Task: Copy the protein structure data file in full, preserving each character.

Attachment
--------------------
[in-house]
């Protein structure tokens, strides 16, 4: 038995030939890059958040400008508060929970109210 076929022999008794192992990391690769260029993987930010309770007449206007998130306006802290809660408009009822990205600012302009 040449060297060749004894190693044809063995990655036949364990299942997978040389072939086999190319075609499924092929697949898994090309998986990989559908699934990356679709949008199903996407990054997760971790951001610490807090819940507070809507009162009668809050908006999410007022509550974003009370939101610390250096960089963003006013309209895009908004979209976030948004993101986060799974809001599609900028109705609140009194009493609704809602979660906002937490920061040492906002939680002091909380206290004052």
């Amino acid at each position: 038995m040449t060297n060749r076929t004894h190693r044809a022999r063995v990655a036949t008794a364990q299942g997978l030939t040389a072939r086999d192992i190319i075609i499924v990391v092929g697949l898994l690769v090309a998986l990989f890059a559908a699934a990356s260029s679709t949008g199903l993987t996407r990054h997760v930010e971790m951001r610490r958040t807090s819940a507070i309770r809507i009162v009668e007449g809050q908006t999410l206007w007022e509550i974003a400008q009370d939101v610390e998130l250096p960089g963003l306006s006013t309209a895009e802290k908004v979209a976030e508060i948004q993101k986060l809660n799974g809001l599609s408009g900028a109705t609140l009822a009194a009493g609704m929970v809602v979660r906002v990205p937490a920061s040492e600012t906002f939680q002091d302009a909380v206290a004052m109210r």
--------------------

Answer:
[in-house]
């Protein structure tokens, strides 16, 4: 038995030939890059958040400008508060929970109210 076929022999008794192992990391690769260029993987930010309770007449206007998130306006802290809660408009009822990205600012302009 040449060297060749004894190693044809063995990655036949364990299942997978040389072939086999190319075609499924092929697949898994090309998986990989559908699934990356679709949008199903996407990054997760971790951001610490807090819940507070809507009162009668809050908006999410007022509550974003009370939101610390250096960089963003006013309209895009908004979209976030948004993101986060799974809001599609900028109705609140009194009493609704809602979660906002937490920061040492906002939680002091909380206290004052």
């Amino acid at each position: 038995m040449t060297n060749r076929t004894h190693r044809a022999r063995v990655a036949t008794a364990q299942g997978l030939t040389a072939r086999d192992i190319i075609i499924v990391v092929g697949l898994l690769v090309a998986l990989f890059a559908a699934a990356s260029s679709t949008g199903l993987t996407r990054h997760v930010e971790m951001r610490r958040t807090s819940a507070i309770r809507i009162v009668e007449g809050q908006t999410l206007w007022e509550i974003a400008q009370d939101v610390e998130l250096p960089g963003l306006s006013t309209a895009e802290k908004v979209a976030e508060i948004q993101k986060l809660n799974g809001l599609s408009g900028a109705t609140l009822a009194a009493g609704m929970v809602v979660r906002v990205p937490a920061s040492e600012t906002f939680q002091d302009a909380v206290a004052m109210r």